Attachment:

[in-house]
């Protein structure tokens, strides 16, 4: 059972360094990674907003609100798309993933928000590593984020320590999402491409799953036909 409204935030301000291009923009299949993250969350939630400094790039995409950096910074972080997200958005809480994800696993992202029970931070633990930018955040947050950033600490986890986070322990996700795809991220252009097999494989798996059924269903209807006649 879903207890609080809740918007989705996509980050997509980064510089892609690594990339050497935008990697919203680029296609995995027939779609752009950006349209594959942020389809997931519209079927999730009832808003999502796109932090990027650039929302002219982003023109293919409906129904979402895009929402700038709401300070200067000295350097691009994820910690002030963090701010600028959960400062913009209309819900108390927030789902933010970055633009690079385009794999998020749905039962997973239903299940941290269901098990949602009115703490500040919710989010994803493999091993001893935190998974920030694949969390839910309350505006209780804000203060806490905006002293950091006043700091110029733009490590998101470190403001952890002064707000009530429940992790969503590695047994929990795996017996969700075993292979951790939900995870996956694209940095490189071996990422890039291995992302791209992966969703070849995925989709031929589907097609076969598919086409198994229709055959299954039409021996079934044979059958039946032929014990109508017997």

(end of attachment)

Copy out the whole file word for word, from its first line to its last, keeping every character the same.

[in-house]
């Protein structure tokens, strides 16, 4: 059972360094990674907003609100798309993933928000590593984020320590999402491409799953036909 409204935030301000291009923009299949993250969350939630400094790039995409950096910074972080997200958005809480994800696993992202029970931070633990930018955040947050950033600490986890986070322990996700795809991220252009097999494989798996059924269903209807006649 879903207890609080809740918007989705996509980050997509980064510089892609690594990339050497935008990697919203680029296609995995027939779609752009950006349209594959942020389809997931519209079927999730009832808003999502796109932090990027650039929302002219982003023109293919409906129904979402895009929402700038709401300070200067000295350097691009994820910690002030963090701010600028959960400062913009209309819900108390927030789902933010970055633009690079385009794999998020749905039962997973239903299940941290269901098990949602009115703490500040919710989010994803493999091993001893935190998974920030694949969390839910309350505006209780804000203060806490905006002293950091006043700091110029733009490590998101470190403001952890002064707000009530429940992790969503590695047994929990795996017996969700075993292979951790939900995870996956694209940095490189071996990422890039291995992302791209992966969703070849995925989709031929589907097609076969598919086409198994229709055959299954039409021996079934044979059958039946032929014990109508017997």